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Footprints in the mud. Tufts of hair on a fence. Ear-piercing screeches in the night. These are only fragments of the stories now coming from the White Mountains in Eastern Arizona.
For years the White Mountain Apache Nation has kept the secret within tribal boundaries. "We're not prone to easily talk to outsiders," said spokeswoman Collette Altaha. "But there have been more sightings than ever before. It cannot be ignored any longer."
It is a creature the world knows as "Bigfoot."
"No one's had a negative encounter with it," said Marjorie Grimes, who lives in Whitewater, the primary town on the reservation. Grimes is one of many who claim to have seen the creature over the last 25 years. Her first sighting was in 1982. Her most recent was in the summer of 2004, driving home from the town of Cibecue. She becomes more animated as the memory comes forth. "It was all black and it was tall! The way it walked; it was taking big strides. I put on the brakes and raced back and looked between the two trees where it was, and it was gone!" Grimes' son Francis has a story. Their neighbor Cecil Hendricks has a story. Even police officers have had strange encounters. Officer Katherine Montoya has seen it twice. On a recent Monday night dozens of people called into the tribe's radio station, KNNB, to talk about what they'd seen. Others came in person.
The Newsroom was there. So was Tom Biscardi and crew from Searching For Bigfoot, Inc. The California-based team has criss-crossed the country pursuing reports of the mythic animal. New York, Pennsylvania, Wisconsin, Texas and Arizona have been hot-spots this year. Biscardi said the Apache land is an untapped resource for investigators. "There are way too many reports coming out of here, of seeing this creature. My God, people better start listening to, and coming to this thing because it's happening!"
His ultimate goal is to capture a Bigfoot creature, study it for 90 days and return it to the wild. Two nights in a row Biscardi and crew strapped motion-activated cameras with night vision lenses onto trees in the nearby woods. They set up listening devices and made noises which he claims lure the creatures into view.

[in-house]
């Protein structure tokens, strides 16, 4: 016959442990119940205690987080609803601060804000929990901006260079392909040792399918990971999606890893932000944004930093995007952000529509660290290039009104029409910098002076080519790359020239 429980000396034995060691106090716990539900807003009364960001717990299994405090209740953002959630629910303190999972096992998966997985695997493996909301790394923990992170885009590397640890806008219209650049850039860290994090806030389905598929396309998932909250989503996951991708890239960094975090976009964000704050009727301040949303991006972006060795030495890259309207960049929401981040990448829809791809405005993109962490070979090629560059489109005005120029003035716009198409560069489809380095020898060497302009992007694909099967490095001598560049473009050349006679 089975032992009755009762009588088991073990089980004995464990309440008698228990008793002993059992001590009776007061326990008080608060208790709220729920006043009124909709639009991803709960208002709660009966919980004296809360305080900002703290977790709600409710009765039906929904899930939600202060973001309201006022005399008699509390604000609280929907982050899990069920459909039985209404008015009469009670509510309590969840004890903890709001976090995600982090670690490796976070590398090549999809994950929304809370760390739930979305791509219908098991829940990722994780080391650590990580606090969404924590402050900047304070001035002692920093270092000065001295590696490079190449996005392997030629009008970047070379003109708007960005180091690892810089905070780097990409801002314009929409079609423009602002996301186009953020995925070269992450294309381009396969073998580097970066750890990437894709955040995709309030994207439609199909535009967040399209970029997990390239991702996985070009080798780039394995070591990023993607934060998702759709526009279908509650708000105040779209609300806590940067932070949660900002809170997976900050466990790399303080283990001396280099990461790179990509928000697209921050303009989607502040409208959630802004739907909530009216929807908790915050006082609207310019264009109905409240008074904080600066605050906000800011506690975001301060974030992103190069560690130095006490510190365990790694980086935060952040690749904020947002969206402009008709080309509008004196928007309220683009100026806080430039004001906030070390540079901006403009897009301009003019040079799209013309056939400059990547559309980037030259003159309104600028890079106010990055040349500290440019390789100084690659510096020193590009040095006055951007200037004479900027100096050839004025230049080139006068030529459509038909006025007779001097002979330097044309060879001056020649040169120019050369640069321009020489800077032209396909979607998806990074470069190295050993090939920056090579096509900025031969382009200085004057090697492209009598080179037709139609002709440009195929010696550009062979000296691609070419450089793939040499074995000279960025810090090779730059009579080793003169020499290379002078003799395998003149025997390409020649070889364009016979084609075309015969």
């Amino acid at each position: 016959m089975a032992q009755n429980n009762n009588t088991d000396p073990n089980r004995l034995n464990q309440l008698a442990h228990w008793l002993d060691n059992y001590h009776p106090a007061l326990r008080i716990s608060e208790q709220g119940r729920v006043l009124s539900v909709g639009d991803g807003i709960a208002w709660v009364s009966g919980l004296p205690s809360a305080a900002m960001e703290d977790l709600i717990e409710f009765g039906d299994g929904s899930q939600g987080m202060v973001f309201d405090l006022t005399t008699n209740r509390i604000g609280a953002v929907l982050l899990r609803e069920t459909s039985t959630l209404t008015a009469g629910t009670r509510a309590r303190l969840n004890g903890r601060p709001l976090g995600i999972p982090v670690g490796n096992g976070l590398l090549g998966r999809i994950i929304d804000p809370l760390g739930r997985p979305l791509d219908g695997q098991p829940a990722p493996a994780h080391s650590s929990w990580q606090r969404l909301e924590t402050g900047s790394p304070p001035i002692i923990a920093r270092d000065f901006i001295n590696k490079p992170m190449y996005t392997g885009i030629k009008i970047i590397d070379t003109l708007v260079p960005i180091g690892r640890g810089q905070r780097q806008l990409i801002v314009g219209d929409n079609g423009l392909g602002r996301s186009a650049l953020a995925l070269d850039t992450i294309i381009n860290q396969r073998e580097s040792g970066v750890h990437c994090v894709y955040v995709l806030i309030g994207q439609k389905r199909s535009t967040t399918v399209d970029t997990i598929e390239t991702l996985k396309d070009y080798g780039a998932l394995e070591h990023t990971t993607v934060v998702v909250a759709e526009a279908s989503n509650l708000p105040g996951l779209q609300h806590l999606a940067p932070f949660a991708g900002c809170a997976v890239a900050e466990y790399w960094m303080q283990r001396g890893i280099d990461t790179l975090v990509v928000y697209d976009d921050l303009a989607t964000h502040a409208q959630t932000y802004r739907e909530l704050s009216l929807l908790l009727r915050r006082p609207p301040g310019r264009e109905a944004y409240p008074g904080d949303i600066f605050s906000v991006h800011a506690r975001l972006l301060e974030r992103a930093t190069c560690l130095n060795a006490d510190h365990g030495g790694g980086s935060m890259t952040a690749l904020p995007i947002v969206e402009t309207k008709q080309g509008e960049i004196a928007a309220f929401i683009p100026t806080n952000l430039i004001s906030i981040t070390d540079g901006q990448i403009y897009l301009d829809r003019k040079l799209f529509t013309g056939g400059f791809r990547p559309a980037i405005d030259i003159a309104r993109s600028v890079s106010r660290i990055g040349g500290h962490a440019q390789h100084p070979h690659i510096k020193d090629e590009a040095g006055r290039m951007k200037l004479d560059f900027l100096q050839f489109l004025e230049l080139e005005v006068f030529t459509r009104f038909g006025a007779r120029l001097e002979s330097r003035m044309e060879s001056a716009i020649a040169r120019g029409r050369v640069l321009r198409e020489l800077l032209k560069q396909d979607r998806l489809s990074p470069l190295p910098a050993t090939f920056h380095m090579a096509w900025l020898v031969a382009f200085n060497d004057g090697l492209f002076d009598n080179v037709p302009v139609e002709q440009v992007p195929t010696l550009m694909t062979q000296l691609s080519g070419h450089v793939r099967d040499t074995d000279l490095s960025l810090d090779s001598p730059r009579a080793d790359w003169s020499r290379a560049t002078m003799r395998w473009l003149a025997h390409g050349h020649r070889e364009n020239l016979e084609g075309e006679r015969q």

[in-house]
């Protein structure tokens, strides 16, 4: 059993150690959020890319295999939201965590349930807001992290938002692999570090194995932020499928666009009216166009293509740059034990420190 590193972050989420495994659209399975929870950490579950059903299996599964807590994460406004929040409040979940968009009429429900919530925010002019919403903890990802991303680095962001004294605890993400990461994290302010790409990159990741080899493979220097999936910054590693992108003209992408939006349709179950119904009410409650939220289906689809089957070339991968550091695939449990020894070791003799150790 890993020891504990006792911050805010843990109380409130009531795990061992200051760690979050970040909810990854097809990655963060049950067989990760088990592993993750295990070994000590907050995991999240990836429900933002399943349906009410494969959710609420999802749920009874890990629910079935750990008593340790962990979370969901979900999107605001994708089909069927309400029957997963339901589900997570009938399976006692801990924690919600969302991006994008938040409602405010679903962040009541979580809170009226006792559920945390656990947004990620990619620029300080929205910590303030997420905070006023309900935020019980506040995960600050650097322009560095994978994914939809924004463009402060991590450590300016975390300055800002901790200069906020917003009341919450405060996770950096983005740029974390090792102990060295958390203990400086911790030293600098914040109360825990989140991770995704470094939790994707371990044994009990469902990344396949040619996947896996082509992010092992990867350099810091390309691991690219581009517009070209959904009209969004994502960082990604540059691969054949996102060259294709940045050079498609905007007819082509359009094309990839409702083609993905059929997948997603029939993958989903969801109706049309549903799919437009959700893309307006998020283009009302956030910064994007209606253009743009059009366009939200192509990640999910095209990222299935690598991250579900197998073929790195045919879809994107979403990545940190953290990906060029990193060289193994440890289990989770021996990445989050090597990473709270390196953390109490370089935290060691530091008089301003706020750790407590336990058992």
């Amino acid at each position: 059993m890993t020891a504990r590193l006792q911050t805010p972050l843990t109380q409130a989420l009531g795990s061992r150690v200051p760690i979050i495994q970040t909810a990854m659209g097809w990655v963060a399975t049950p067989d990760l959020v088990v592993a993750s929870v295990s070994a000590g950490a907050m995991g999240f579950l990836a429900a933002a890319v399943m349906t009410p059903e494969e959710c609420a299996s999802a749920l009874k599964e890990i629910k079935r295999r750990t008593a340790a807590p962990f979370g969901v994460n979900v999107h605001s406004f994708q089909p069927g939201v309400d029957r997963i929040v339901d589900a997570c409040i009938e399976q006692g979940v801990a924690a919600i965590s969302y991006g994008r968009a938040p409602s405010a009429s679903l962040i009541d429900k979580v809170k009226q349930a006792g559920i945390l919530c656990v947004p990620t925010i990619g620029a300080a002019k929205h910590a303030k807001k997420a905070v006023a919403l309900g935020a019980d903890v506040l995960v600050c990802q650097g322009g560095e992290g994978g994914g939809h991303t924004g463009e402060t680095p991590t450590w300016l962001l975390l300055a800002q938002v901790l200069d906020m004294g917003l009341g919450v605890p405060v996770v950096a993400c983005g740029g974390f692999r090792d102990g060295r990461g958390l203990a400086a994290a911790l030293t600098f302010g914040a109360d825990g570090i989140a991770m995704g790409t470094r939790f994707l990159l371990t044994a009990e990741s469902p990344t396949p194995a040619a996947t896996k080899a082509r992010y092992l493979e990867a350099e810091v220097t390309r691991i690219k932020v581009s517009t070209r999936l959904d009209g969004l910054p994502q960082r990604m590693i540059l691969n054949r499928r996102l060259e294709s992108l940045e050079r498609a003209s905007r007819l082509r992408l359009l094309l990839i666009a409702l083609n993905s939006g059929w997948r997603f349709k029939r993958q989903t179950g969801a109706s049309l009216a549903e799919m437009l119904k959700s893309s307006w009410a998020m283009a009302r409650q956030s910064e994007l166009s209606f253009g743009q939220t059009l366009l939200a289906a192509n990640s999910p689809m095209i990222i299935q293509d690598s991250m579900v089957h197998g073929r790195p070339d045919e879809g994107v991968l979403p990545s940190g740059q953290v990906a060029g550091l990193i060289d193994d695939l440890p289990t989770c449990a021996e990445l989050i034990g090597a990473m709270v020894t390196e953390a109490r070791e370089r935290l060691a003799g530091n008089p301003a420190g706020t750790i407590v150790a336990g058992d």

All their efforts yield only one result. No mystery beast. No mystery screams. Instead there is relief. Collette Altaha said the people on the reservation are beginning to support the decision to go public. "Because of people doubting them before they never came forward. But now with the help of Tom Biscardi and his team they've come out here and our people are beginning to open up."
Indeed the decision to let 3TV report this story was a controversial one. On the radio program, one Apache caller said tribal elders were uncomfortable letting the legend be known. Still, Altaha believes it is the right thing to do. "I've heard stories from a while back about sightings. I'm not easily persuaded but with so many of the people coming forward and telling us their stories, there might be something out there that actually exists." Tribal police lieutenant Ray Burnette puts it in terms of public safety. "A couple of times they've seen this creature looking through the windows. They're scared when they call."
As in all alleged sightings of a bigfoot creature, tangible evidence is scarce. The "Patterson film" from 1967 is the most-often-seen video. It shows a tall hairy figure striding through the woods of the Pacific Northwest. For nearly 40 years this film's authenticity has been debated; it has never been discredited.
In the White Mountains last year, investigators found footprints, several tufts of hair and other material at the scene of a sighting. Tribal police made plaster casts from the prints and sent hair and plant samples to the Department of Public Safety for analysis in its state-of-the-art crime lab. Test results showed the hair was not human, but animal in origin. Further testing to determine what kind of animal was not done.
The Arizona Game and Fish Department does not investigate Bigfoot sightings. Neither does the State Veterinarian's office, a division of the Arizona Department of Health Services. Perhaps the only organizations that take such reports seriously are Bigfoot hunters such as Biscardi or the Bigfoot Field Researchers Organization.
The field is not well organized and often manned by amateurs with little to no scientific background. Biscardi himself has come under fire in the past for promoting an alleged “find” that later turned out to be a hoax. He is more careful these days, and promises a huge revelation yet to come. It will be something even more fantastic than the hundreds of reports of the Apache Bigfoot.
Back on the reservation, Lieutenant Burnette wants outsiders to realize that the department takes these calls seriously, and so should you. "The calls we're getting from people- they weren't hallucinating, they weren't drunks, they weren't people that we know can make hoax calls. They're from real citizens of the Fort Apache Indian Reservation."